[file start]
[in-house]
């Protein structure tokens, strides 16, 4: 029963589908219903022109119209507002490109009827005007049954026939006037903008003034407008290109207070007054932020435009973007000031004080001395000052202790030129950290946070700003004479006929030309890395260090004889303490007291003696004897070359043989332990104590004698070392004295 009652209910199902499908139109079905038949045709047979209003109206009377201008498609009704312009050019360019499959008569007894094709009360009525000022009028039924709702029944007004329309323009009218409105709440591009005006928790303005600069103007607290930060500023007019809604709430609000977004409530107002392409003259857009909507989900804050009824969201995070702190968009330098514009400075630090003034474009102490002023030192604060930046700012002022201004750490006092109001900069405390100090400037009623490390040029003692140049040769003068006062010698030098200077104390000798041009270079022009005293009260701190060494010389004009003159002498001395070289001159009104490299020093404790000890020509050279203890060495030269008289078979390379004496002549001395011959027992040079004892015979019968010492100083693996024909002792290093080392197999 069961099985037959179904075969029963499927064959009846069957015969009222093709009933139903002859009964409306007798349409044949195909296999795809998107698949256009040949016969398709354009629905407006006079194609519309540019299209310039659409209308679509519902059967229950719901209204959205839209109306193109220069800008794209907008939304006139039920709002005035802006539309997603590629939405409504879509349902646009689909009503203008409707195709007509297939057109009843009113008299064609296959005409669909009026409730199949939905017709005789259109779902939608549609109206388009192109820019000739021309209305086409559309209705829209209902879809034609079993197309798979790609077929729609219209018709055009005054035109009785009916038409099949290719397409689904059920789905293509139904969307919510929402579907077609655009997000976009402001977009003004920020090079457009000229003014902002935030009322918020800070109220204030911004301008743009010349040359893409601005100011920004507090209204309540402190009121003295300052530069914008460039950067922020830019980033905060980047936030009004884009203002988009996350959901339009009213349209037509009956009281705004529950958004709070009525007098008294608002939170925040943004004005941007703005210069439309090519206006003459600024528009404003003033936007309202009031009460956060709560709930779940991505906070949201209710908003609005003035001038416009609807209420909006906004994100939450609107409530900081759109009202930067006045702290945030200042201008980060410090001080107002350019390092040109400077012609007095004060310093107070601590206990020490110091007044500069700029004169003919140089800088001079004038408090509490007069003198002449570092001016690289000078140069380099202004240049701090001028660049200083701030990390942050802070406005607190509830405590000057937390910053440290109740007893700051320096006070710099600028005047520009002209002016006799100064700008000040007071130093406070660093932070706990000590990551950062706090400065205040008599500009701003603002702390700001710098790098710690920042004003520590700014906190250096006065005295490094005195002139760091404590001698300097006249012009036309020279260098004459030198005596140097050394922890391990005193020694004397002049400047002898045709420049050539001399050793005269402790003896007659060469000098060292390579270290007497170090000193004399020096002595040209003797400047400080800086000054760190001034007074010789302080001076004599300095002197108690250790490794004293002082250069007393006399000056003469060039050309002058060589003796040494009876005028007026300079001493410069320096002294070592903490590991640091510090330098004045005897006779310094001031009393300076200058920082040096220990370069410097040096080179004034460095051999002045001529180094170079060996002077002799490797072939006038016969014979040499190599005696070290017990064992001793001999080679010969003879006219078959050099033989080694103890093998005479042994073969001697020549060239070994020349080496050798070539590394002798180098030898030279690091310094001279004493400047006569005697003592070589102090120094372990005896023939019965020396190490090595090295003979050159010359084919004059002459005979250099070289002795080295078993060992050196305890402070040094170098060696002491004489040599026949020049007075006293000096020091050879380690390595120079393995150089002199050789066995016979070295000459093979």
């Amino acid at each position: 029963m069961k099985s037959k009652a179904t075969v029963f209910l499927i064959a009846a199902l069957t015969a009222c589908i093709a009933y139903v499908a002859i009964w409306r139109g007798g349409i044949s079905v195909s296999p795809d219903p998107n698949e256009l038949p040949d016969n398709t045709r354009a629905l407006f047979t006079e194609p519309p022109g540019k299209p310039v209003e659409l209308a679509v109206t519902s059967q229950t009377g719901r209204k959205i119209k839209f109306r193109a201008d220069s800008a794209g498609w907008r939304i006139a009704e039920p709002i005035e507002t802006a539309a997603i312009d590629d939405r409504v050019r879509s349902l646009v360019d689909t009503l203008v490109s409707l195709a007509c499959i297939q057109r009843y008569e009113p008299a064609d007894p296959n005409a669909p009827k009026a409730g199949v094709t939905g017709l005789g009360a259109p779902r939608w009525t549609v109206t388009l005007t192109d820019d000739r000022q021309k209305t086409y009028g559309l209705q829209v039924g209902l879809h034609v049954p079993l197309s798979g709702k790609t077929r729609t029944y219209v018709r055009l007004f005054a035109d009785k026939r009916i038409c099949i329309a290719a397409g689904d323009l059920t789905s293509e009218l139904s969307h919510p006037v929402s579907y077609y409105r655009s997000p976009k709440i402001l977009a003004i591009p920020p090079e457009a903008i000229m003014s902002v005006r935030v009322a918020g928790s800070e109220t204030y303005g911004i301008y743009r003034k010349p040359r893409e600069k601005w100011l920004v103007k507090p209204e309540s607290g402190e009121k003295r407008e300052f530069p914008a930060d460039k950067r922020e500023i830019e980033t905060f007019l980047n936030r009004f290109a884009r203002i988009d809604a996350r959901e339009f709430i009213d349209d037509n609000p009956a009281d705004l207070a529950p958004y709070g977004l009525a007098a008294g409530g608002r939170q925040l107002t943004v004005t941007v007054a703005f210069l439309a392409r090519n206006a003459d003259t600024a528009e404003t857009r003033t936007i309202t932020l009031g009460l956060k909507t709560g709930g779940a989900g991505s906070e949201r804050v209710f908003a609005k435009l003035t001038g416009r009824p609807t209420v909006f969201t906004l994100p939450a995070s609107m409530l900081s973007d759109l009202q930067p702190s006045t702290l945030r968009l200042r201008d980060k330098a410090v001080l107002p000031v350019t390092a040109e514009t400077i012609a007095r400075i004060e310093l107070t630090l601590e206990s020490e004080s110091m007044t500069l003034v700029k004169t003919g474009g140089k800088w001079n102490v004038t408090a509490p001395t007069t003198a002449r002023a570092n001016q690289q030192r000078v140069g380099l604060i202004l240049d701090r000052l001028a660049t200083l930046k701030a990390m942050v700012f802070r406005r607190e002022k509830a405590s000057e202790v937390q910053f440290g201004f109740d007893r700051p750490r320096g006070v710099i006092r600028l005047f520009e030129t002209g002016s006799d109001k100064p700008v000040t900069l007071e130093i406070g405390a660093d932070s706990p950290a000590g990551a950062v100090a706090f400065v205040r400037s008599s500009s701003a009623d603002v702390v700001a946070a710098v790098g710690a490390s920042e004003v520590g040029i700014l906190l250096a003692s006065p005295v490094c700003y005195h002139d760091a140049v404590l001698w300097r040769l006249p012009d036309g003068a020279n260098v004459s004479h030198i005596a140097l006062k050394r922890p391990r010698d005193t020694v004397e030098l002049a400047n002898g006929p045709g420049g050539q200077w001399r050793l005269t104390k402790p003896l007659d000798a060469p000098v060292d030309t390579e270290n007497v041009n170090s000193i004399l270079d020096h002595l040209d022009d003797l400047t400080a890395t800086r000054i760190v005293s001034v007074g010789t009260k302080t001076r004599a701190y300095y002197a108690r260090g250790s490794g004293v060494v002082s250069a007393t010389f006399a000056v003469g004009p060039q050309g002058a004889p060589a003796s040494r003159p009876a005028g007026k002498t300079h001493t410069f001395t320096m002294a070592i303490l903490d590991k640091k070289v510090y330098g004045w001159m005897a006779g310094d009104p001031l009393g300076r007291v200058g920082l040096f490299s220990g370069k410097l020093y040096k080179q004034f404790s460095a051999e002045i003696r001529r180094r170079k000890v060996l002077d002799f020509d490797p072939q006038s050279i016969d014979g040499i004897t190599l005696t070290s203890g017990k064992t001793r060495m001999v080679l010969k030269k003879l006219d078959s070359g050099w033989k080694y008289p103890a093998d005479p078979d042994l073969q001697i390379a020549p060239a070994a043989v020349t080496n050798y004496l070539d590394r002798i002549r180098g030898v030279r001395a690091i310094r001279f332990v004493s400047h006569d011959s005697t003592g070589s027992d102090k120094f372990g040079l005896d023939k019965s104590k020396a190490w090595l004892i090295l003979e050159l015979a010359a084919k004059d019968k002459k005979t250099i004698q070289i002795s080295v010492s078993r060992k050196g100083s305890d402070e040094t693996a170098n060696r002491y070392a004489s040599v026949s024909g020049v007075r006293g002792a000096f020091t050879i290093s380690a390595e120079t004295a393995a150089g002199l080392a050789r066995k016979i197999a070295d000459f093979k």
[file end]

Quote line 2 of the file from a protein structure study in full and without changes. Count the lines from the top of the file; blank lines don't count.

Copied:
């Protein structure tokens, strides 16, 4: 029963589908219903022109119209507002490109009827005007049954026939006037903008003034407008290109207070007054932020435009973007000031004080001395000052202790030129950290946070700003004479006929030309890395260090004889303490007291003696004897070359043989332990104590004698070392004295 009652209910199902499908139109079905038949045709047979209003109206009377201008498609009704312009050019360019499959008569007894094709009360009525000022009028039924709702029944007004329309323009009218409105709440591009005006928790303005600069103007607290930060500023007019809604709430609000977004409530107002392409003259857009909507989900804050009824969201995070702190968009330098514009400075630090003034474009102490002023030192604060930046700012002022201004750490006092109001900069405390100090400037009623490390040029003692140049040769003068006062010698030098200077104390000798041009270079022009005293009260701190060494010389004009003159002498001395070289001159009104490299020093404790000890020509050279203890060495030269008289078979390379004496002549001395011959027992040079004892015979019968010492100083693996024909002792290093080392197999 069961099985037959179904075969029963499927064959009846069957015969009222093709009933139903002859009964409306007798349409044949195909296999795809998107698949256009040949016969398709354009629905407006006079194609519309540019299209310039659409209308679509519902059967229950719901209204959205839209109306193109220069800008794209907008939304006139039920709002005035802006539309997603590629939405409504879509349902646009689909009503203008409707195709007509297939057109009843009113008299064609296959005409669909009026409730199949939905017709005789259109779902939608549609109206388009192109820019000739021309209305086409559309209705829209209902879809034609079993197309798979790609077929729609219209018709055009005054035109009785009916038409099949290719397409689904059920789905293509139904969307919510929402579907077609655009997000976009402001977009003004920020090079457009000229003014902002935030009322918020800070109220204030911004301008743009010349040359893409601005100011920004507090209204309540402190009121003295300052530069914008460039950067922020830019980033905060980047936030009004884009203002988009996350959901339009009213349209037509009956009281705004529950958004709070009525007098008294608002939170925040943004004005941007703005210069439309090519206006003459600024528009404003003033936007309202009031009460956060709560709930779940991505906070949201209710908003609005003035001038416009609807209420909006906004994100939450609107409530900081759109009202930067006045702290945030200042201008980060410090001080107002350019390092040109400077012609007095004060310093107070601590206990020490110091007044500069700029004169003919140089800088001079004038408090509490007069003198002449570092001016690289000078140069380099202004240049701090001028660049200083701030990390942050802070406005607190509830405590000057937390910053440290109740007893700051320096006070710099600028005047520009002209002016006799100064700008000040007071130093406070660093932070706990000590990551950062706090400065205040008599500009701003603002702390700001710098790098710690920042004003520590700014906190250096006065005295490094005195002139760091404590001698300097006249012009036309020279260098004459030198005596140097050394922890391990005193020694004397002049400047002898045709420049050539001399050793005269402790003896007659060469000098060292390579270290007497170090000193004399020096002595040209003797400047400080800086000054760190001034007074010789302080001076004599300095002197108690250790490794004293002082250069007393006399000056003469060039050309002058060589003796040494009876005028007026300079001493410069320096002294070592903490590991640091510090330098004045005897006779310094001031009393300076200058920082040096220990370069410097040096080179004034460095051999002045001529180094170079060996002077002799490797072939006038016969014979040499190599005696070290017990064992001793001999080679010969003879006219078959050099033989080694103890093998005479042994073969001697020549060239070994020349080496050798070539590394002798180098030898030279690091310094001279004493400047006569005697003592070589102090120094372990005896023939019965020396190490090595090295003979050159010359084919004059002459005979250099070289002795080295078993060992050196305890402070040094170098060696002491004489040599026949020049007075006293000096020091050879380690390595120079393995150089002199050789066995016979070295000459093979």